“Makes a little sense.” Leone didn’t have the same modification as her husband. She swallowed and cleared her throat. “I’ve been studying humans, but I never suspected that I would actually act like them.” Blane agreed with her.

“Maybe that is the point. Ever noticed that the oldest of us have hand gestures? Like the ones I’m using now. I’ve been talking with ole Hob, the codger that lives around Holden Field. He acts old. Why would we act old? We don’t age like humans do. I’ve been thinking.”

“A dangerous occupation if there ever was one.” Leone couldn’t resist.

“THERE! Sarcasm! A human reaction! Did you see that?”

Blane stopped for a second. “Yes, but we’ve been observing them for so long, we know the right ques. Everything we’ve done today is to alleviate some suspicion against us. It is logical for us to do so.”

“But no one can really hear us. In fact, since we’ve come here, people have left and haven’t been replaced by others.”

“Okay. Elaborate on your theory.” Leone straightened up, but her husband kept eating.

“We’re developing emotions.”


“We’ve studied humans so long that we’ve rediscovered our emotions. When we were transformed, we lost many things. A few memories, a few facial features, but most of all we lost our ‘unneeded baggage’, like emotions. We don’t miss them either. I gained ’emotions’ through constant interaction with normal humans. On average, I deal with same twenty people every day and another hundred I usually see no more than three days in a row. I watch them, how they move and interact, and I discovered myself copying them. My secretary actually complemented me on how I interact with people. When did this happen? I think that we relearned it through the three of our study of humans. I think it possible for just about any of us to relearn them.”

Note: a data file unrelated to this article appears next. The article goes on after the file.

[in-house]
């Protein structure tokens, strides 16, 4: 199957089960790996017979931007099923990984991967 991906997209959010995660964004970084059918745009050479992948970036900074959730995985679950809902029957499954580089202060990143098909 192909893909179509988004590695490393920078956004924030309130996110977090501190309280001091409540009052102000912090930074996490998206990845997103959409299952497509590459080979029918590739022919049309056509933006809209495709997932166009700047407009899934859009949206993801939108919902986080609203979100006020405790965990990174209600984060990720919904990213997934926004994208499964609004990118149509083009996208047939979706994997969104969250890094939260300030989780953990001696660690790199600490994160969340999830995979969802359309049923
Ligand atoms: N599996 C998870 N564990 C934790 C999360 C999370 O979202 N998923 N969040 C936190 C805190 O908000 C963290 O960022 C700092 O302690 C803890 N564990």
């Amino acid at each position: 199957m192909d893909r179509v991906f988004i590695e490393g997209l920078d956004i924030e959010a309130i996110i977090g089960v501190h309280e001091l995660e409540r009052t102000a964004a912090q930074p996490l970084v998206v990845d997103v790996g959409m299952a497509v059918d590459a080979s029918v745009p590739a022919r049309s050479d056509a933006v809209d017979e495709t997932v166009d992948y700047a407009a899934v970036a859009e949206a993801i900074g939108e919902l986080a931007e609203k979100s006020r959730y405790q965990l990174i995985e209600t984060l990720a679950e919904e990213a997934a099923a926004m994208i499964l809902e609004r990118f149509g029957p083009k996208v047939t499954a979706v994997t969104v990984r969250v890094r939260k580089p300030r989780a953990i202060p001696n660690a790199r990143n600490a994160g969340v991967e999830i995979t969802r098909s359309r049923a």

“Well what are going to do with them? Cry? Unlike my gender, I don’t really care to.” Leone made as if to grab the last piece of steak, but Blane started to growl at her.

“See, interaction!”

“You have another point. I can tell.”

“What if something else was possible, like our rediscovery of emotions.”

“Hurry up, I’m about to ask for our bill.”

“I want to artificially create children.”

Blane choked, then stopped. “Just kidding. I saw a human do this once when her boyfriend proposed to her.”

Leone slapped the back of his head. “Not appropriate, my dear.”

Blane ignored the blow. He became serious. “It would assist in our image. New recruits wouldn’t be scared of us, after all, we have offspring now. It would make them question our supposed inhumanity.”

James had eaten exactly four fries since he began. As he elaborated on his plan, he made points with a particularly thick fry. What followed was an elaborate series of chemical equations, each of them important to their ‘cellular’ structure. They had all this information already. “Now, what if we throw in some of my fabric layering technology, we should be able to properly structure a body.”

Blane began on Jamie’s sandwich. “Well, you have our support. We need more supporters though. Hob will join, I’m sure. Farath, Etheran and Wrath were actually talking about a theory they had about our ‘souls’. Is it the fact that we have a formerly human body or is it our cranial systems?”

Leone slapped the bill for the bill on the table (with a very healthy tip). “Well, I’ve become quite bored. Lets do something about it. There, you see, decisive action and impulsiveness. Human emotions running rampant!” The other two stood up quickly. But a second after, the unemotional facial expression returned to them.

They switched to radio signals as they left, rather quickly to the relief of their waitress, Jenny. The information transferred was staggering: contacts, mechanical plans and location of abandoned factories. It was all required for what they had in mind, the creation of life.

Chapter 2: ECHO

A new story. Thoughts? I’m going for ‘alternate character interpretations’. Also, I had an idea about ‘what makes a human’ and ‘could robots learn emotions from those around them?” Answer, of course, being yes.